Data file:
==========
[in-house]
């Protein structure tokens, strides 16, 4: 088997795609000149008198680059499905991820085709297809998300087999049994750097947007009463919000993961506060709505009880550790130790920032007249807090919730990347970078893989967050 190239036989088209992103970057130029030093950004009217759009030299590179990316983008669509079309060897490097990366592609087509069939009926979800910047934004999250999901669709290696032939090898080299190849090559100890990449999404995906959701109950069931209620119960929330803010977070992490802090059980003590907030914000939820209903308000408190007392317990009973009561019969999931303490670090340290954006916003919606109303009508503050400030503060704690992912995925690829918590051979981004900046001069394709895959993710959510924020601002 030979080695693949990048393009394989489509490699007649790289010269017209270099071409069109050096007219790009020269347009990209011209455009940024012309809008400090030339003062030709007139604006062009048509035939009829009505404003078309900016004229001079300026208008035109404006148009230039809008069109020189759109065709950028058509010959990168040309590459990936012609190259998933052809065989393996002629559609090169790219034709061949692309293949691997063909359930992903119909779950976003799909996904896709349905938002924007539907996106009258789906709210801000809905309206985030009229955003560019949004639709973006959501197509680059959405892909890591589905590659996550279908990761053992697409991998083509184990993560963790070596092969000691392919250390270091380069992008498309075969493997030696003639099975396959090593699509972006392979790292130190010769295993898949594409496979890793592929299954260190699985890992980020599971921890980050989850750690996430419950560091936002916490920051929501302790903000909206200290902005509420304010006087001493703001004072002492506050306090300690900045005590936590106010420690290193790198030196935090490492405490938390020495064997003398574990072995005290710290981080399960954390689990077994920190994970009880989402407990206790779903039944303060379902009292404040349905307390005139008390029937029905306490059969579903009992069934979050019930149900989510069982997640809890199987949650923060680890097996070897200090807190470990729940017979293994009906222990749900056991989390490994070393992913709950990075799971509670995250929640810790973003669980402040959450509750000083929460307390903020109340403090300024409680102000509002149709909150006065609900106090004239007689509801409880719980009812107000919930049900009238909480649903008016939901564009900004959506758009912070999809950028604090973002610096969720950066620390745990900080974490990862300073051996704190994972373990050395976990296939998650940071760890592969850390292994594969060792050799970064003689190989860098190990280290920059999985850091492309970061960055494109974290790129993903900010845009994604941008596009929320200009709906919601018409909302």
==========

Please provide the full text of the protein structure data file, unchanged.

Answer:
[in-house]
């Protein structure tokens, strides 16, 4: 088997795609000149008198680059499905991820085709297809998300087999049994750097947007009463919000993961506060709505009880550790130790920032007249807090919730990347970078893989967050 190239036989088209992103970057130029030093950004009217759009030299590179990316983008669509079309060897490097990366592609087509069939009926979800910047934004999250999901669709290696032939090898080299190849090559100890990449999404995906959701109950069931209620119960929330803010977070992490802090059980003590907030914000939820209903308000408190007392317990009973009561019969999931303490670090340290954006916003919606109303009508503050400030503060704690992912995925690829918590051979981004900046001069394709895959993710959510924020601002 030979080695693949990048393009394989489509490699007649790289010269017209270099071409069109050096007219790009020269347009990209011209455009940024012309809008400090030339003062030709007139604006062009048509035939009829009505404003078309900016004229001079300026208008035109404006148009230039809008069109020189759109065709950028058509010959990168040309590459990936012609190259998933052809065989393996002629559609090169790219034709061949692309293949691997063909359930992903119909779950976003799909996904896709349905938002924007539907996106009258789906709210801000809905309206985030009229955003560019949004639709973006959501197509680059959405892909890591589905590659996550279908990761053992697409991998083509184990993560963790070596092969000691392919250390270091380069992008498309075969493997030696003639099975396959090593699509972006392979790292130190010769295993898949594409496979890793592929299954260190699985890992980020599971921890980050989850750690996430419950560091936002916490920051929501302790903000909206200290902005509420304010006087001493703001004072002492506050306090300690900045005590936590106010420690290193790198030196935090490492405490938390020495064997003398574990072995005290710290981080399960954390689990077994920190994970009880989402407990206790779903039944303060379902009292404040349905307390005139008390029937029905306490059969579903009992069934979050019930149900989510069982997640809890199987949650923060680890097996070897200090807190470990729940017979293994009906222990749900056991989390490994070393992913709950990075799971509670995250929640810790973003669980402040959450509750000083929460307390903020109340403090300024409680102000509002149709909150006065609900106090004239007689509801409880719980009812107000919930049900009238909480649903008016939901564009900004959506758009912070999809950028604090973002610096969720950066620390745990900080974490990862300073051996704190994972373990050395976990296939998650940071760890592969850390292994594969060792050799970064003689190989860098190990280290920059999985850091492309970061960055494109974290790129993903900010845009994604941008596009929320200009709906919601018409909302």